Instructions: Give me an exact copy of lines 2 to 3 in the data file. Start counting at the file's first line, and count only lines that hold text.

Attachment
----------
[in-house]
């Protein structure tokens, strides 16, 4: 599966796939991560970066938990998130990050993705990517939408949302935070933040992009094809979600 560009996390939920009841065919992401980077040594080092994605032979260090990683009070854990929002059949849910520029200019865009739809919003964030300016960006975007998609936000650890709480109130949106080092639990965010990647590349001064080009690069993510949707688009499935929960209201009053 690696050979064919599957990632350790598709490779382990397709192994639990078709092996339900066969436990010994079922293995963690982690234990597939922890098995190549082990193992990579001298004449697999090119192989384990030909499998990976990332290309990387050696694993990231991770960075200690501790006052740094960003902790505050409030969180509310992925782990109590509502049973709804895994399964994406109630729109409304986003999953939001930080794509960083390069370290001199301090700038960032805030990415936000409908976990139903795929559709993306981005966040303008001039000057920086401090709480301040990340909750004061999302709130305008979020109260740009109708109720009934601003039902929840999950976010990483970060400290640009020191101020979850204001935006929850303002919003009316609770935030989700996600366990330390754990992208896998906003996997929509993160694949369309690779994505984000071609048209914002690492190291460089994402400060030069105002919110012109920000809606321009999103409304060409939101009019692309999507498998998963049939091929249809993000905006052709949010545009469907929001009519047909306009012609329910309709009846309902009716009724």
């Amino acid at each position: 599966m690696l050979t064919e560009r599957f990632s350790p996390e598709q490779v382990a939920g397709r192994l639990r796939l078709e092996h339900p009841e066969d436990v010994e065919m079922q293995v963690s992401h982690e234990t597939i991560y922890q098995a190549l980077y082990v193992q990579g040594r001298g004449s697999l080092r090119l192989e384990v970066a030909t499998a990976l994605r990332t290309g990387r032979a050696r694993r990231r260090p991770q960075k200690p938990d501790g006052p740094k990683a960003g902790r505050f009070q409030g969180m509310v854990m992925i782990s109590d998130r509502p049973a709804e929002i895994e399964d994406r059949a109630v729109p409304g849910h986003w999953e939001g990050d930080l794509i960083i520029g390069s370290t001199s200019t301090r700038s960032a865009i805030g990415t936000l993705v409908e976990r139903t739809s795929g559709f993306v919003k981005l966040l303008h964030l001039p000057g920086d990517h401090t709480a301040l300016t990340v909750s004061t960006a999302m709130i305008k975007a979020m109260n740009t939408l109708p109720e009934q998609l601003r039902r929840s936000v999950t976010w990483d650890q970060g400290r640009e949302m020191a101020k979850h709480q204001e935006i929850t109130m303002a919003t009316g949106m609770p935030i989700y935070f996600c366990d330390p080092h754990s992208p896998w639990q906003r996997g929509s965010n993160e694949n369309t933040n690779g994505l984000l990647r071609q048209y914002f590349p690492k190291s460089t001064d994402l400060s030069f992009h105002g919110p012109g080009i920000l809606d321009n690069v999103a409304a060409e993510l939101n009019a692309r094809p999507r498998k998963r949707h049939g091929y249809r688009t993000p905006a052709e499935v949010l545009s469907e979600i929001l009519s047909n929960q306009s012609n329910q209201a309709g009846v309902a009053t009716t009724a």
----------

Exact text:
């Protein structure tokens, strides 16, 4: 599966796939991560970066938990998130990050993705990517939408949302935070933040992009094809979600 560009996390939920009841065919992401980077040594080092994605032979260090990683009070854990929002059949849910520029200019865009739809919003964030300016960006975007998609936000650890709480109130949106080092639990965010990647590349001064080009690069993510949707688009499935929960209201009053 690696050979064919599957990632350790598709490779382990397709192994639990078709092996339900066969436990010994079922293995963690982690234990597939922890098995190549082990193992990579001298004449697999090119192989384990030909499998990976990332290309990387050696694993990231991770960075200690501790006052740094960003902790505050409030969180509310992925782990109590509502049973709804895994399964994406109630729109409304986003999953939001930080794509960083390069370290001199301090700038960032805030990415936000409908976990139903795929559709993306981005966040303008001039000057920086401090709480301040990340909750004061999302709130305008979020109260740009109708109720009934601003039902929840999950976010990483970060400290640009020191101020979850204001935006929850303002919003009316609770935030989700996600366990330390754990992208896998906003996997929509993160694949369309690779994505984000071609048209914002690492190291460089994402400060030069105002919110012109920000809606321009999103409304060409939101009019692309999507498998998963049939091929249809993000905006052709949010545009469907929001009519047909306009012609329910309709009846309902009716009724």
């Amino acid at each position: 599966m690696l050979t064919e560009r599957f990632s350790p996390e598709q490779v382990a939920g397709r192994l639990r796939l078709e092996h339900p009841e066969d436990v010994e065919m079922q293995v963690s992401h982690e234990t597939i991560y922890q098995a190549l980077y082990v193992q990579g040594r001298g004449s697999l080092r090119l192989e384990v970066a030909t499998a990976l994605r990332t290309g990387r032979a050696r694993r990231r260090p991770q960075k200690p938990d501790g006052p740094k990683a960003g902790r505050f009070q409030g969180m509310v854990m992925i782990s109590d998130r509502p049973a709804e929002i895994e399964d994406r059949a109630v729109p409304g849910h986003w999953e939001g990050d930080l794509i960083i520029g390069s370290t001199s200019t301090r700038s960032a865009i805030g990415t936000l993705v409908e976990r139903t739809s795929g559709f993306v919003k981005l966040l303008h964030l001039p000057g920086d990517h401090t709480a301040l300016t990340v909750s004061t960006a999302m709130i305008k975007a979020m109260n740009t939408l109708p109720e009934q998609l601003r039902r929840s936000v999950t976010w990483d650890q970060g400290r640009e949302m020191a101020k979850h709480q204001e935006i929850t109130m303002a919003t009316g949106m609770p935030i989700y935070f996600c366990d330390p080092h754990s992208p896998w639990q906003r996997g929509s965010n993160e694949n369309t933040n690779g994505l984000l990647r071609q048209y914002f590349p690492k190291s460089t001064d994402l400060s030069f992009h105002g919110p012109g080009i920000l809606d321009n690069v999103a409304a060409e993510l939101n009019a692309r094809p999507r498998k998963r949707h049939g091929y249809r688009t993000p905006a052709e499935v949010l545009s469907e979600i929001l009519s047909n929960q306009s012609n329910q209201a309709g009846v309902a009053t009716t009724a």